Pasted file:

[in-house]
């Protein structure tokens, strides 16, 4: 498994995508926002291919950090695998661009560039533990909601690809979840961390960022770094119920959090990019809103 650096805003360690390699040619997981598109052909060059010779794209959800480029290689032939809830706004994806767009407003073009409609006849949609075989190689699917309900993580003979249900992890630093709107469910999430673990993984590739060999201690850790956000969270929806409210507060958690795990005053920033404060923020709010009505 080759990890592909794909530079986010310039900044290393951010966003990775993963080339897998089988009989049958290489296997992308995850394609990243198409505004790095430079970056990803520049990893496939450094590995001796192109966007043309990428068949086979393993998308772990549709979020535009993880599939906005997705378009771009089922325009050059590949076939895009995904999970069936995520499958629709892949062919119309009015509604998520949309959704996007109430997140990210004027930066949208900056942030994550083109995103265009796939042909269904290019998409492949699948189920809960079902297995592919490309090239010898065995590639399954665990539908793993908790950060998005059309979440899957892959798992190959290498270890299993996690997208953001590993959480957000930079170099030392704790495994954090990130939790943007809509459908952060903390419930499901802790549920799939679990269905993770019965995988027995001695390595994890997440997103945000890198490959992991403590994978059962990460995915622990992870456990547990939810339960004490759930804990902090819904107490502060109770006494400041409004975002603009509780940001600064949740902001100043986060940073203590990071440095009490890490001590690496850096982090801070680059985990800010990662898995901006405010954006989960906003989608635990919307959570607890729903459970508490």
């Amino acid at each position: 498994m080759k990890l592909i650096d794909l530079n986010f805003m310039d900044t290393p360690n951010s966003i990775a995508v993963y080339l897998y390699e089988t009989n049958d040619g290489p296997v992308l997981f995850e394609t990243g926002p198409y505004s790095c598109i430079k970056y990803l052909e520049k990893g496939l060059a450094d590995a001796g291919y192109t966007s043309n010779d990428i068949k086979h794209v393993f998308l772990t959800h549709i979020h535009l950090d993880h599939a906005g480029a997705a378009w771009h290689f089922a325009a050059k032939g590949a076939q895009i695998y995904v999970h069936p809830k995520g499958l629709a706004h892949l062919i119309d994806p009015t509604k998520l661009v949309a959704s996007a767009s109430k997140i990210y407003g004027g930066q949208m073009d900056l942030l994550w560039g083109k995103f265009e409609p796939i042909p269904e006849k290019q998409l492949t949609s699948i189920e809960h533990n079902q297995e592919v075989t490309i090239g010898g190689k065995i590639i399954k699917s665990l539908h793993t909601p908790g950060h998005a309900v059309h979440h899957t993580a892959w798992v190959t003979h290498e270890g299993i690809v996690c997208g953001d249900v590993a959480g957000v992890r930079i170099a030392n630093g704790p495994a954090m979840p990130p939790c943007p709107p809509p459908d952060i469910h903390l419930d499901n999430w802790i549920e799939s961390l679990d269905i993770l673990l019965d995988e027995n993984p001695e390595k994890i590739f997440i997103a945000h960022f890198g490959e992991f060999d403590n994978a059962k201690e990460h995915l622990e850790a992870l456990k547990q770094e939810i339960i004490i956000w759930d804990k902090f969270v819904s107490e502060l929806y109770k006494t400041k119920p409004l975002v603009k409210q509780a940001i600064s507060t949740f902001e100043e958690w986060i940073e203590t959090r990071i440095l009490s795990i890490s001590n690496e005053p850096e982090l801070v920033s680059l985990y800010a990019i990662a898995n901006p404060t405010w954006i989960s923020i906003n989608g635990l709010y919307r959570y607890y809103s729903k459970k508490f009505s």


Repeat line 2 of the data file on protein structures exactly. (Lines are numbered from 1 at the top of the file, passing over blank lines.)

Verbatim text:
């Protein structure tokens, strides 16, 4: 498994995508926002291919950090695998661009560039533990909601690809979840961390960022770094119920959090990019809103 650096805003360690390699040619997981598109052909060059010779794209959800480029290689032939809830706004994806767009407003073009409609006849949609075989190689699917309900993580003979249900992890630093709107469910999430673990993984590739060999201690850790956000969270929806409210507060958690795990005053920033404060923020709010009505 080759990890592909794909530079986010310039900044290393951010966003990775993963080339897998089988009989049958290489296997992308995850394609990243198409505004790095430079970056990803520049990893496939450094590995001796192109966007043309990428068949086979393993998308772990549709979020535009993880599939906005997705378009771009089922325009050059590949076939895009995904999970069936995520499958629709892949062919119309009015509604998520949309959704996007109430997140990210004027930066949208900056942030994550083109995103265009796939042909269904290019998409492949699948189920809960079902297995592919490309090239010898065995590639399954665990539908793993908790950060998005059309979440899957892959798992190959290498270890299993996690997208953001590993959480957000930079170099030392704790495994954090990130939790943007809509459908952060903390419930499901802790549920799939679990269905993770019965995988027995001695390595994890997440997103945000890198490959992991403590994978059962990460995915622990992870456990547990939810339960004490759930804990902090819904107490502060109770006494400041409004975002603009509780940001600064949740902001100043986060940073203590990071440095009490890490001590690496850096982090801070680059985990800010990662898995901006405010954006989960906003989608635990919307959570607890729903459970508490």